I have recently bought a kayak that came equipped with a Feathercraft rudder, probably circa 1998, since that is when the kayak was made. Dearly love this kayak, and she is nimble and fast without the rudder, very easy to turn with a slight weight change, yet still tracks quite nicely. Still, thought I should give the rudder a go to see what its all about. Up until now, have never used a rudder since my other boats have either had nothing or had a skeg. Now to my problem: I cannot believe the strength it takes to deploy the rudder. And when it goes down, whoa, better have your fingers out of the way. Same with coming up. (Obviously, this was done while on set up blocks, not in the water.) Am I that weak? Am I too tentative? Right now I am contemplating having the old metal pegs and the rudder system replaced this winter, but would that fix my problem? Or is it me that needs to be fixed? Thoughts, even snarky ones, are appreciated. Thanks.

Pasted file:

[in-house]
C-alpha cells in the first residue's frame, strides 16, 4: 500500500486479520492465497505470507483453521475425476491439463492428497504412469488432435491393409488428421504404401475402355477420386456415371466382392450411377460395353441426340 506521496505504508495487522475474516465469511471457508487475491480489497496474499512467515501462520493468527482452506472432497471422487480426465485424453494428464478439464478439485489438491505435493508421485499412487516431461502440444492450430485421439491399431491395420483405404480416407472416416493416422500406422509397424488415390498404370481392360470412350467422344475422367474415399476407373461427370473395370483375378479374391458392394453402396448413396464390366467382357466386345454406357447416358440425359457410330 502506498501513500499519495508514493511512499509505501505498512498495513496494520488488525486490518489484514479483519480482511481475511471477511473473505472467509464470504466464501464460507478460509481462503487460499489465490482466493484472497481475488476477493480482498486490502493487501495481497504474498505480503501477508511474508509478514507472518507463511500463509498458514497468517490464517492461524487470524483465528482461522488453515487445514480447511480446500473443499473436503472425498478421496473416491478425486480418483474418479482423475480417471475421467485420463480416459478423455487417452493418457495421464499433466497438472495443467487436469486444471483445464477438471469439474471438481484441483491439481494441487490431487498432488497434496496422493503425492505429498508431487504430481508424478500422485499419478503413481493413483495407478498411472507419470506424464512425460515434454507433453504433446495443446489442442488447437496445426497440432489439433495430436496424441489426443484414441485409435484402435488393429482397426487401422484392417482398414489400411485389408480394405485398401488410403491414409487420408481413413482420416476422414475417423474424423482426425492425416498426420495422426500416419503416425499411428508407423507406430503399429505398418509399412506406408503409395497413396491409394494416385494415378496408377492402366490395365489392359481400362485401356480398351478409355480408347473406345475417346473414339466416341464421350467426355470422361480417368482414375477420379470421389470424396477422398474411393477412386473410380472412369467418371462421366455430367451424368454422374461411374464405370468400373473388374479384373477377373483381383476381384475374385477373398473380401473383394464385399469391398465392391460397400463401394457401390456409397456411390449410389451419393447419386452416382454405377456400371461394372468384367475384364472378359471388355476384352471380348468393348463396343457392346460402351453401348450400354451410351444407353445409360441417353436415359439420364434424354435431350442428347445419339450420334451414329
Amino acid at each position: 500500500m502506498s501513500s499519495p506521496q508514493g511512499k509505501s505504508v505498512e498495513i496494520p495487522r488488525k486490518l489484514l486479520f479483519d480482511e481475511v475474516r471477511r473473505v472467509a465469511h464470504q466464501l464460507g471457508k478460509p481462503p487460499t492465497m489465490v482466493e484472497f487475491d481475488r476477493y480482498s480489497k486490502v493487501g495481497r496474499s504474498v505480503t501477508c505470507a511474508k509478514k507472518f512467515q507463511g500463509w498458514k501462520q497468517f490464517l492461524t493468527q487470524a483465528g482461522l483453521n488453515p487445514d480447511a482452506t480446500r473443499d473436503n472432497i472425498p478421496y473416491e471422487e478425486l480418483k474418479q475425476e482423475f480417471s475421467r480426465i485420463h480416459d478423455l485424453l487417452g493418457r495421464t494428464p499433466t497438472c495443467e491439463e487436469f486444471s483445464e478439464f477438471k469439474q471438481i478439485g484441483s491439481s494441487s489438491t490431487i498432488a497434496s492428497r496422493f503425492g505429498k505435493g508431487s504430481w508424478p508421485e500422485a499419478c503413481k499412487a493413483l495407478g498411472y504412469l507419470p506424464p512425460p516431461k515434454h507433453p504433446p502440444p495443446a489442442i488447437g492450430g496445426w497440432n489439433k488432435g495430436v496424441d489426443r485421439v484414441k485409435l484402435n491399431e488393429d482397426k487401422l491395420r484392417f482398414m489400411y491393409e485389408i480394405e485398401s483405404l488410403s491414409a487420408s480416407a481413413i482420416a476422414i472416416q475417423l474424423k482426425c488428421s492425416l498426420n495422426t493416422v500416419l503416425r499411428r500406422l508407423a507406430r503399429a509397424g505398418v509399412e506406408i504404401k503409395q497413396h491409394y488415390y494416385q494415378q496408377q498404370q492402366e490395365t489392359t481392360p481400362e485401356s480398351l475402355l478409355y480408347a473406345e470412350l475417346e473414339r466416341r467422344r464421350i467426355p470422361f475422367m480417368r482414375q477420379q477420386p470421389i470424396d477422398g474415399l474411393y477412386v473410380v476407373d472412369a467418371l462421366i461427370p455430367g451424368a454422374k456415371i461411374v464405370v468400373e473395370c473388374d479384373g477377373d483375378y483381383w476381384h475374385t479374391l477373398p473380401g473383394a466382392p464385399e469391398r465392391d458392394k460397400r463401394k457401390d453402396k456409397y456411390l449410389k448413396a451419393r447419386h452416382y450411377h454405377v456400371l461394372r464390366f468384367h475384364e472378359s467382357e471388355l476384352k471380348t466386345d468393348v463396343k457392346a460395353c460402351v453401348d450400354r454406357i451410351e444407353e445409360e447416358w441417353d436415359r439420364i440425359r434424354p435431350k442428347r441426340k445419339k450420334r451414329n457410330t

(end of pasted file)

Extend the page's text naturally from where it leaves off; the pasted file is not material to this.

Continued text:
That IS a GOOD Way
to approach it!
" Or is it me that needs to be fixed? Thoughts, even snarky ones, are appreciated. Thanks."
No suggestions but a prop to you for good humor.
Just leave it or
If you really love the boat , and are going to keep it forever, have it removed. If you think you may sell or trade it someday, leave on the boat., future owner may want it, if it came with the boat. It will paddle the same, be retracted, or removed, all you would gain would be a loss of a pound or two of weight if you car top it. As for the amount of effort required, system might just need a good cleaning or possible component replacement. Tkamd
2nd on cleaning it up.
It’s unlikely that you need to do anything but clean it up and make sure everything is in proper working order. Rudder systems are very simple. Follow the lines from the deck to the rudder. Anything holding up the lines? Is the rudder blade rotating freely?
Don’t overcomplicate it. As an example, a carabiner on a tow line can get frozen up pretty easily when toted along in the ocean regularly. Plop it in a glass of water for a bit until you can start to move it. Start squeezing it open, and snapping it closed a number of times. In very little time with no chemicals and nothing but a fresh water rinse, it’s as good as new.